Conserve Wildlife Blog

Posts Tagged ‘bald eagle’

Tracking NJ Eagles: Update

Friday, August 5th, 2016

Larissa Smith: CWF Wildlife Biologist

Since the spring of 2014 CWF and the NJ Endangered and Nongame Spieces Program have been tracking a transmittered eagle named “Nacote”, D/95. He fledged from the Galloway nest (Atlantic County) in the summer of 2014 and made a trip up to Canada, he returned to NJ in Mid-October of 2014 and has been in southern NJ ever since, spending most of his time in Cape May and Atlantic Counties. He spend some time in April near his nest of origin at Forsythe NWF  where he was photographed.

D/95 "Nacote" at Tuckahoe Lake 7/21/16@ Kathy Clark

D/95 “Nacote” at Tuckahoe Lake 7/21/16@ Kathy Clark

In the past few weeks he has been in Upper Cape May County spending time at the county landfill and he even made an appearance at  Tuckahoe Lake behind our office. NJ ENSP biologist, Kathy Clark was able to get a photo of him perched by the lake.

Another eagle we are tracking “Oran”, fledged from the Egg Island nest, Cumberland County along the Delaware Bay in the summer of 2015.  In Mid-November he headed south and spent the winter down in the Chesapeake Bay area and returned to southern NJ in the spring 2016. “Oran” spent most of his time ranging around Cumberland County until making a bold move north in Mid-July. He flew to Maine in two days and then north into Canada, south of Quebec City.  He has been out of range and the last signal received was July 18th when he was at the Maine/Canadian Border.

 


Photo From The Field

Saturday, July 2nd, 2016

Juvenile Eagles take their first flights.

by: Larissa Smith, CWF Wildlife Biologist

So far this Eagle Nesting season 82 young eagles have been reported to have fledged (taken their first flight). Juvenile eagles will spend the next few weeks in the nest area strengthening their flying and hunting skills. The first year morality rate for first year eagles is high due to their inexperience. We wish all the NJ fledglings safe travels, and look forward to some returning to NJ to nest in the future.

recent fledgling from Swimming River nest 6/26/16@Randy Lubischer

recent fledgling from Swimming River nest 6/26/16@Randy Lubischer

 

“For the Love of Wildlife” Photo Contest: Second Place Winners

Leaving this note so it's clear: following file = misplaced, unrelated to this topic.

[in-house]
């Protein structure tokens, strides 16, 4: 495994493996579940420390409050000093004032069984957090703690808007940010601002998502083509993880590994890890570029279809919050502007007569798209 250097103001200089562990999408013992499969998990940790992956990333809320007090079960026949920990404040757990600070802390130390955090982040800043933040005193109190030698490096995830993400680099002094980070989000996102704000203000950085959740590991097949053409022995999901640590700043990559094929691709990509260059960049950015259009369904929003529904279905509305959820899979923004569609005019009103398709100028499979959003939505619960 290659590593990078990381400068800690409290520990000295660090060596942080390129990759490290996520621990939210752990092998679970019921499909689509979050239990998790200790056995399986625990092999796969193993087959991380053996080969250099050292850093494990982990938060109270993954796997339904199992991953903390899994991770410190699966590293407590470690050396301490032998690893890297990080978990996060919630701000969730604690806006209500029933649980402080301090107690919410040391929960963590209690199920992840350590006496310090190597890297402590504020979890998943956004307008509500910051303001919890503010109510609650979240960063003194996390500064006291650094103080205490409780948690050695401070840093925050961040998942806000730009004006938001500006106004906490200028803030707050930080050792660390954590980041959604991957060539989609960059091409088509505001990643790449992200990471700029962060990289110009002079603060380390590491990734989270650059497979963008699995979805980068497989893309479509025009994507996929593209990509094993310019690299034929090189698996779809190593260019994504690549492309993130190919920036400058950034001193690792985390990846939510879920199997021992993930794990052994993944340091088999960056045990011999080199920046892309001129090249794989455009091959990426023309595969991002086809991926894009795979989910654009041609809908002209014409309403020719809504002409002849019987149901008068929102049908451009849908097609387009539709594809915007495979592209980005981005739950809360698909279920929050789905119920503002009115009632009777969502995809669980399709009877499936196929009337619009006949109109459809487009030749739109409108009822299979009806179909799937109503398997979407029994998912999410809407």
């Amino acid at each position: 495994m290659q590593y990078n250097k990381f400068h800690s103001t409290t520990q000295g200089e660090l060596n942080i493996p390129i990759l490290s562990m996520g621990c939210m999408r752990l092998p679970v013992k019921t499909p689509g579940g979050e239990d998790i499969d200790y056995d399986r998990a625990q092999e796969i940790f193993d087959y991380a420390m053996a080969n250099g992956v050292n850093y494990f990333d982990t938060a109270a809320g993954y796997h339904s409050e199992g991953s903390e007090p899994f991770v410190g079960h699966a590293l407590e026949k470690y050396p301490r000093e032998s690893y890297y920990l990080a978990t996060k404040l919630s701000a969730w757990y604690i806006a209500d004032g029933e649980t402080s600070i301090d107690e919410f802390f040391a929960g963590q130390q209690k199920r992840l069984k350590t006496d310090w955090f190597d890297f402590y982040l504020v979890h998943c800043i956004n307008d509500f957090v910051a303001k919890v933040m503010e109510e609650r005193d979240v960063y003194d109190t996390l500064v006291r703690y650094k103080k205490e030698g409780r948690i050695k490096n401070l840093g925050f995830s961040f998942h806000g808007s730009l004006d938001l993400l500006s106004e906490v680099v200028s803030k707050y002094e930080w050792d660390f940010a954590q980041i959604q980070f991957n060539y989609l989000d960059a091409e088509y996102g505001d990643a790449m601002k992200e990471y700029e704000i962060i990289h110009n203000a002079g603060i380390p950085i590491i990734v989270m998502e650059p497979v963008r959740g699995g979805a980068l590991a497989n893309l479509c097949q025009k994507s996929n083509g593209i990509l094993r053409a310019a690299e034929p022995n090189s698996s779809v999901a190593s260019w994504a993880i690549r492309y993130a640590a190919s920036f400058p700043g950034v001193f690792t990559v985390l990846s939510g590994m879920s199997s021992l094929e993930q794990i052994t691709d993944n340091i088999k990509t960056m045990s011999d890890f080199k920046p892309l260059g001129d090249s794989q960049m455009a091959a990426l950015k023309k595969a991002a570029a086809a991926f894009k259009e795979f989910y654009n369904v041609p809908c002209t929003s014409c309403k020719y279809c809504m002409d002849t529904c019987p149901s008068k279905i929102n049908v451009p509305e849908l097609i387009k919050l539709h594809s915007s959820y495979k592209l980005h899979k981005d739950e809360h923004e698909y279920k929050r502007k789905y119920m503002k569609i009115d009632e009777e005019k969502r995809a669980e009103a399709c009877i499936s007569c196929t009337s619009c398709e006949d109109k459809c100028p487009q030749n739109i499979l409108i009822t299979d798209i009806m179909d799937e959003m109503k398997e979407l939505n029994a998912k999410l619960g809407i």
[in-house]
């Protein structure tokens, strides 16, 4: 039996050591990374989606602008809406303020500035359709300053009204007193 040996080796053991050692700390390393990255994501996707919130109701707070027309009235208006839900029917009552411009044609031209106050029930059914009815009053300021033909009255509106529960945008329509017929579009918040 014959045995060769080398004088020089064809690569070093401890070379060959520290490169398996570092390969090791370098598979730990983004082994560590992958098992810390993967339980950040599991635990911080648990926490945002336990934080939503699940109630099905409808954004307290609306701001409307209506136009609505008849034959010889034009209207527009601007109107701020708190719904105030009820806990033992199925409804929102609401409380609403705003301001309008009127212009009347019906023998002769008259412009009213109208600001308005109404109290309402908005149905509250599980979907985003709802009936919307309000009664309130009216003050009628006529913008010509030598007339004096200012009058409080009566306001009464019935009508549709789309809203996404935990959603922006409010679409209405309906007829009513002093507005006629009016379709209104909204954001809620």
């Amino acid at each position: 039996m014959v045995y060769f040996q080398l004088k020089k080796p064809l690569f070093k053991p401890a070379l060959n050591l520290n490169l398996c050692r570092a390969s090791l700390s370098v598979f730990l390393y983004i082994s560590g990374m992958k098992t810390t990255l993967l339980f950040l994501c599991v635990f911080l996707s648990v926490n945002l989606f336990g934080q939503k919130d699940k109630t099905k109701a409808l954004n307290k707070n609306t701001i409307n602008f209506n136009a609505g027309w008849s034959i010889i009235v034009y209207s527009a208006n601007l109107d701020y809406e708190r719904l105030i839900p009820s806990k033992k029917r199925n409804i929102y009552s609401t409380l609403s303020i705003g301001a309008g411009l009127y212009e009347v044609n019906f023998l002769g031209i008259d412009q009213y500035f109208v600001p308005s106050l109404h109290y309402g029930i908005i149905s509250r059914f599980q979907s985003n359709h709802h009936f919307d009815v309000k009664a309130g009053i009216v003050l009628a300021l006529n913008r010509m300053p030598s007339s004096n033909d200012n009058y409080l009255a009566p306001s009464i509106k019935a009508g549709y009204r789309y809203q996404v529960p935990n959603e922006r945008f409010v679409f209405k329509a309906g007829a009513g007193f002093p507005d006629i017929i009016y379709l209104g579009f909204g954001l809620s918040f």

Wednesday, June 22nd, 2016
CONGRATULATIONS, KAYLEIGH YOUNG AND HOWIE WILLIAMS!

by Lindsay McNamara, Communications Manager

Earlier in 2016, Conserve Wildlife Foundation launched the “For the Love of Wildlife” Photo Contest. Our photography contest was meant to showcase the love for and need to protect the endangered and threatened wildlife that call New Jersey home. We encouraged youth and adult photographers across the Garden State to submit photographs in the following categories:

  • New Jersey’s Rarest Residents: Endangered, Threatened, and Special Concern Wildlife Species Only
  • The Garden State: New Jersey Landscapes
  • Experiencing Nature: People Enjoying the Outdoors
  • Wild New Jersey: All Animals in the Garden State

We were blown away by the amount of submissions we received! Over 1,470 entries were counted! New Jersey wildlife photographers, CWF board members and staff poured over the entries to choose our winners. Today, we are thrilled to announce both second place winners.


Youth Photographer: Kayleigh Young
Cresskill, New Jersey
Golden-crowned kinglet

Youth second place winner Kayleigh Young.

Golden-crowned kinglet, youth second place winner Kayleigh Young.

Kayleigh was happy to share more about her image with us! She said, “after placing third in CWF’s 2015 Species on the Edge 2.0 Multimedia Contest, I was invited to join a birding trip on which I took this picture. I’ve always loved photographing wildlife, because I absolutely love nature, hiking, and the outdoors. I don’t think I can choose a single favorite species because I truly do love all animals; if I had to, I would say a fox maybe.”


Howie Williams: Adult Photographer
Oceanville, New Jersey
Mobbed Eagle

Mobbed eagle, adult second place winner Howie Williams.

Mobbed eagle, adult second place winner Howie Williams.

Howie Williams has been photographing nature, especially raptors, for over 8 years. Peregrine falcons are his favorite bird (because of their raw speed), followed by ospreys, and eagles are a close third. Howie was hooked on photography after watching an osprey family at Edwin B. Forsythe National Wildlife Refuge (NWR) several years ago. He watched the chicks grow from when they were two weeks old to their first flight!